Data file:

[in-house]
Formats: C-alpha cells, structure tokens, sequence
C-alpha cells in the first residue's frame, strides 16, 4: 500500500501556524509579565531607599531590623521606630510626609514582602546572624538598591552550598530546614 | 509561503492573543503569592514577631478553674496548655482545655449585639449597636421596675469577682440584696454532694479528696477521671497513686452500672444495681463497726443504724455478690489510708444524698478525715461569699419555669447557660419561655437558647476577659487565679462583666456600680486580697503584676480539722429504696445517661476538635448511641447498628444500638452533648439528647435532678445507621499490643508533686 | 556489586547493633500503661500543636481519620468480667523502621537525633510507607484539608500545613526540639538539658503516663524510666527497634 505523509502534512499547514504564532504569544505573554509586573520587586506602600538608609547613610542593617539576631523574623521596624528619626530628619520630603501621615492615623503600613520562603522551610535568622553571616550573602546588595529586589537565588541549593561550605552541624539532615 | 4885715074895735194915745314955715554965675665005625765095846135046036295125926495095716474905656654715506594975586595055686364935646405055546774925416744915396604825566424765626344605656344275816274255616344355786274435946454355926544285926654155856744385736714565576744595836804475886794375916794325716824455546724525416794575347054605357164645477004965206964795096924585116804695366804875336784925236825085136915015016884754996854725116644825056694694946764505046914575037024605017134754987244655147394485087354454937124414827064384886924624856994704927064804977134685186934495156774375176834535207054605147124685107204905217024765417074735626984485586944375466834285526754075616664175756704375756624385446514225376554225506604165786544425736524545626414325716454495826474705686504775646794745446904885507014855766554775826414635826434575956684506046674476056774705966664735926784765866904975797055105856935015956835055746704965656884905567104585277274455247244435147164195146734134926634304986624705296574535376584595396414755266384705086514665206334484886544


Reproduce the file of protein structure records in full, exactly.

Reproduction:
[in-house]
Formats: C-alpha cells, structure tokens, sequence
C-alpha cells in the first residue's frame, strides 16, 4: 500500500501556524509579565531607599531590623521606630510626609514582602546572624538598591552550598530546614 | 509561503492573543503569592514577631478553674496548655482545655449585639449597636421596675469577682440584696454532694479528696477521671497513686452500672444495681463497726443504724455478690489510708444524698478525715461569699419555669447557660419561655437558647476577659487565679462583666456600680486580697503584676480539722429504696445517661476538635448511641447498628444500638452533648439528647435532678445507621499490643508533686 | 556489586547493633500503661500543636481519620468480667523502621537525633510507607484539608500545613526540639538539658503516663524510666527497634 505523509502534512499547514504564532504569544505573554509586573520587586506602600538608609547613610542593617539576631523574623521596624528619626530628619520630603501621615492615623503600613520562603522551610535568622553571616550573602546588595529586589537565588541549593561550605552541624539532615 | 4885715074895735194915745314955715554965675665005625765095846135046036295125926495095716474905656654715506594975586595055686364935646405055546774925416744915396604825566424765626344605656344275816274255616344355786274435946454355926544285926654155856744385736714565576744595836804475886794375916794325716824455546724525416794575347054605357164645477004965206964795096924585116804695366804875336784925236825085136915015016884754996854725116644825056694694946764505046914575037024605017134754987244655147394485087354454937124414827064384886924624856994704927064804977134685186934495156774375176834535207054605147124685107204905217024765417074735626984485586944375466834285526754075616664175756704375756624385446514225376554225506604165786544425736524545626414325716454495826474705686504775646794745446904885507014855766554775826414635826434575956684506046674476056774705966664735926784765866904975797055105856935015956835055746704965656884905567104585277274455247244435147164195146734134926634304986624705296574535376584595396414755266384705086514665206334484886544